I know this may sound discouraging.  Certainly, though I was not thrilled with the communication skills of my surgeons, the care and treatment I received was excellent in all respects otherwise.  So, I would say, make sure you get all the necessary tests done ahead of time if at all possible and, like the earlier reply, trust your gut.  And, if you aren't sure, keep getting additional opinions and keep asking questions.    Don't let yourself be crowded into a choice that doesn't feel right.  Generally speaking there is no urgency to having the surgery.  My AN symptoms were already improving somewhat by the time of my surgery, after having been deteriorating over the prior year and a half. 

Post-Treatment / Re: Acoustic Neuroma and concussion
« Last post by robertweeks on June 19, 2018, 03:20:47 pm »
I would say that certainly sounds suspicious, but, in my case, I've been told that the neuroma takes a long time to grow to the point where it becomes large enough to interfere with hearing and balance.  My concussion was only 2 1/2 years prior to my surgery and only one year prior to onset of symptoms of the NA, so I doubt it would be related, unless I am mistaken about how quick the tumor may grow. 
They numb the pin sights with a numbing paste then once that takes effect they give you a shot of novacain in each area where the pins go.  You really won't feel a thing regardless of any anxiety drugs.  I don't remember being sedated in any way but, maybe  I didn't notice if they did.
For those in the 'watch and wait' status / Re: Intracanalicular ANs poll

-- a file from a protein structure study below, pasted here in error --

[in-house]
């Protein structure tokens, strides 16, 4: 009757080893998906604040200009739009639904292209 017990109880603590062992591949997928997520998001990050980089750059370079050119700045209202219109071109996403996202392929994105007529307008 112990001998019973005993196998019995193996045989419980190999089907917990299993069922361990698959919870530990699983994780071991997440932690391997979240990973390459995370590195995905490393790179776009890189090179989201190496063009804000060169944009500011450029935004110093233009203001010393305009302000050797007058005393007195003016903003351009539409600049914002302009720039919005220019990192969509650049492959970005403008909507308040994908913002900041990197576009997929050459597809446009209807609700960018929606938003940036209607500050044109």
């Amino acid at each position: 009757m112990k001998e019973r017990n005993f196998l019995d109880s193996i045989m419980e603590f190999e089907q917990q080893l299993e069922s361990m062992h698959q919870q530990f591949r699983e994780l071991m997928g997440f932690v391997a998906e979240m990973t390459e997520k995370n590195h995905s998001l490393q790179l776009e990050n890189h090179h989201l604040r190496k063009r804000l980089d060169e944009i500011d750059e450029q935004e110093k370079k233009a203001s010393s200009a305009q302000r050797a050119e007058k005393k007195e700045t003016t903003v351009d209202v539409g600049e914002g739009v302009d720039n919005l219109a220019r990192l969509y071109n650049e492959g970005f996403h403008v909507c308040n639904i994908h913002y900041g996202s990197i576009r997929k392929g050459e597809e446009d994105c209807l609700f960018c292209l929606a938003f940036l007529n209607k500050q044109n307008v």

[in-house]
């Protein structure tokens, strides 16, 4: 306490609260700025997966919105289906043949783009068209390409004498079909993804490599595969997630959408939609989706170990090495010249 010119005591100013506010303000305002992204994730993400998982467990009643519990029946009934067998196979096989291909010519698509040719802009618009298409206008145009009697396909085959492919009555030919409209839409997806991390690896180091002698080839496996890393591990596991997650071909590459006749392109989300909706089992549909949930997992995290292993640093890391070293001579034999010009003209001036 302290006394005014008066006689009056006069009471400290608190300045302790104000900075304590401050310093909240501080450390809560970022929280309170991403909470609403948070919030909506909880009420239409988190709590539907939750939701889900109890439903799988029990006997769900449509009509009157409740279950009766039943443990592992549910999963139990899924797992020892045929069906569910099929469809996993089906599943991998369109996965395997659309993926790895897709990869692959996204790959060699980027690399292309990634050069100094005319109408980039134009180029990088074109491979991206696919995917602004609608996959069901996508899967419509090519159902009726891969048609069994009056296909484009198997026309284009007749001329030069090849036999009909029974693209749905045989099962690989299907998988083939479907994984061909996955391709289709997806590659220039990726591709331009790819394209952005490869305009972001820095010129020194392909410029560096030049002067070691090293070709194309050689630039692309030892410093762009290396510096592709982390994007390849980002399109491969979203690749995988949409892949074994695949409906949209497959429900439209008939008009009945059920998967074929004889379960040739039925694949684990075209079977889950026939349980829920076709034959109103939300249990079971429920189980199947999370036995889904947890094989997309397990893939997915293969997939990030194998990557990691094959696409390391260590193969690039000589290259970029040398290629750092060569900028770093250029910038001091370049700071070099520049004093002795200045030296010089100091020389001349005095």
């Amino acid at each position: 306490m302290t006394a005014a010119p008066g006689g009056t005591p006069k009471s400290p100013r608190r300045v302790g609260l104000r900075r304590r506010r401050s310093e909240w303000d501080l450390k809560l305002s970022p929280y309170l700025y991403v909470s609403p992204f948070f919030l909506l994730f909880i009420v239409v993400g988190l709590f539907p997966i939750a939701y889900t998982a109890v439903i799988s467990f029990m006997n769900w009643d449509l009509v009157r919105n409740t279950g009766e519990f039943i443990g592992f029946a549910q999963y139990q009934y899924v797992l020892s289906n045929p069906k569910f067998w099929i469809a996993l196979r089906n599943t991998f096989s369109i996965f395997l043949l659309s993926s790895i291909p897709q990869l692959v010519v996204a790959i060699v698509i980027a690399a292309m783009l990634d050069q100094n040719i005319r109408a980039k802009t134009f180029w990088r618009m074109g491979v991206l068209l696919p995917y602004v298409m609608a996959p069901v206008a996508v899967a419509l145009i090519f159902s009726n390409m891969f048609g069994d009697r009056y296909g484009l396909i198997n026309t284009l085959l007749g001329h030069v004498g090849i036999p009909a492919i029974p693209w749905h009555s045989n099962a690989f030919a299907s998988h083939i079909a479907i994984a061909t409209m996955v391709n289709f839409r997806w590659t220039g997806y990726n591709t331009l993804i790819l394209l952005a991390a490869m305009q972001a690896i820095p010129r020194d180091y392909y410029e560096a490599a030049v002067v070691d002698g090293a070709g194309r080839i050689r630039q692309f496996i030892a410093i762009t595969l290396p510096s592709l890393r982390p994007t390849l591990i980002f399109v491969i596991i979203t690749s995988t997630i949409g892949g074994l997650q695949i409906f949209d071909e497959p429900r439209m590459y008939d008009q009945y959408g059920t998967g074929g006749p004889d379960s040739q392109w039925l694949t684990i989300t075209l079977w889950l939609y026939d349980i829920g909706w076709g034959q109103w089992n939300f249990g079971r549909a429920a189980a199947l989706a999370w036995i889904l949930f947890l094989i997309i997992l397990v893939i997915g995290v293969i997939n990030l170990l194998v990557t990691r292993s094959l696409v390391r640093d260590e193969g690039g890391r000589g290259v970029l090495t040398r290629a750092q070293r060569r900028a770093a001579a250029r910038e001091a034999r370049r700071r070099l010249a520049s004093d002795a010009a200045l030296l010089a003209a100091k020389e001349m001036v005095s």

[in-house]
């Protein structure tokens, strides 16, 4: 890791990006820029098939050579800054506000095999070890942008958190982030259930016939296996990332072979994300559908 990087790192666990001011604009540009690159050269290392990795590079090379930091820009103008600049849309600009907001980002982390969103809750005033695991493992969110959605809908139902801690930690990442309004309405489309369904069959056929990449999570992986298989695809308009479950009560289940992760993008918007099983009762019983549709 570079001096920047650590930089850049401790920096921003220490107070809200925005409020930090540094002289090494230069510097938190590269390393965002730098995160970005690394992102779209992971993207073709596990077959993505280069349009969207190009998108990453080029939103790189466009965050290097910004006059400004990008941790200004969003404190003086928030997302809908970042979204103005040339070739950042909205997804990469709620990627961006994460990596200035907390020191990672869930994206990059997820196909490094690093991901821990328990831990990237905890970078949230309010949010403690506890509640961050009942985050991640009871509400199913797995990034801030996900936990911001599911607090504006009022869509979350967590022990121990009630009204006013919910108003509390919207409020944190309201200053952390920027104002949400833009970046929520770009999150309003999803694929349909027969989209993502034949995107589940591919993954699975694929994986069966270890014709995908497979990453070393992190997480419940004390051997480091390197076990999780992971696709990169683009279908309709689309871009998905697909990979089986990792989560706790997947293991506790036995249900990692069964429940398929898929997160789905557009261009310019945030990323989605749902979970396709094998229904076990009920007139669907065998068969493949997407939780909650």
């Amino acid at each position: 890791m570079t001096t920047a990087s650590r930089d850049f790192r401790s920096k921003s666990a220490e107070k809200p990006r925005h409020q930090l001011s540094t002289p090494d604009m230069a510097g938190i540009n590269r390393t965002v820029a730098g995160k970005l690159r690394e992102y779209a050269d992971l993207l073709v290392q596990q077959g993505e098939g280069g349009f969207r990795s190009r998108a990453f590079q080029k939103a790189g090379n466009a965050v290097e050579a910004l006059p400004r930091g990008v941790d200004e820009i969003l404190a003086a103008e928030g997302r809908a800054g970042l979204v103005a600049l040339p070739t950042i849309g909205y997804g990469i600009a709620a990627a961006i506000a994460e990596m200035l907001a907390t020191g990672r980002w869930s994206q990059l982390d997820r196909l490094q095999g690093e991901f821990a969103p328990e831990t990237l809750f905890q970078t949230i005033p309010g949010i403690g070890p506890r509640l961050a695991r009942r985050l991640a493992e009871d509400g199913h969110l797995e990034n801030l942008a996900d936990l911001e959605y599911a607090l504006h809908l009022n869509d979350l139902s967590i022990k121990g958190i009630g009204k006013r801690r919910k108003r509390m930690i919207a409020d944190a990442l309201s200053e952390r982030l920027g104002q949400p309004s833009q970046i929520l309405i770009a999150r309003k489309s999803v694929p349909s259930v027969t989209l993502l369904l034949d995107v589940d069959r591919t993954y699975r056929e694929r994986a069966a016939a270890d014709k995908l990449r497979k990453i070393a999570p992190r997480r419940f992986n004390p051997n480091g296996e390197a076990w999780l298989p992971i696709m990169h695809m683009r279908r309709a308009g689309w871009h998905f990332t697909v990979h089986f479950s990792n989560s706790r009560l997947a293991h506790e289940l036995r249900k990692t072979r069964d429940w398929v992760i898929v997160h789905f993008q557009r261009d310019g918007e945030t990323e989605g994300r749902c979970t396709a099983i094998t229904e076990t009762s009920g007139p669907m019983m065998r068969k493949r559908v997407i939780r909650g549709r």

« Last post by Cityview on June 19, 2018, 02:39:23 pm »
I think all the imaging that is available is a blessing and a curse. On one hand it gives a person the opportunity to address a problem early. On the other hand it's more difficult to know what to do about it. There's a reason why a lot of the studies start with an opening statement such as "the management of small vestibular schwannomas is controversial".
Other diseases are now being managed differently because of small, incidental findings. For example, the ATA has changed the guidelines and thyroid nodules smaller than 1cm are not recommended for biopsy anymore. Also, other small lesions are now sometimes watched instead of being immediately, aggressively treated.

It's always good to know about a potential problem than not, but there are consequences to having all this technology.
Post-Treatment / sunken surgery site
« Last post by marvin65 on June 19, 2018, 02:06:14 pm »
Hello everyone,  did anyone observe that the surgery site sunk a bit.  It is a bit lower than the surrounding area.  Although I feel no pain.
I am almost 8 months post translab.  Initially it was not that way. I just notice it these couple of months. 
Could that fat that was used shrunk a bit ? Has been wondering  these for sometime.
Eye Issues / wet eye
« Last post by marvin65 on June 19, 2018, 01:31:47 pm »
Hello everyone, I am almost 8 months post translab. In the first 2 months after surgery, I have no tear on my AN eye side. I notice on 3rd month. I started to have wet eye on AN side.  I thought that was a good sign,  But now I learn later from reading and observation that the eye overproduced tear and under produced saliva.  Am I right ? Will that be the long term case now or will it still change ?   Does it also mean that my dry eye is solved?  Its no longer dry ?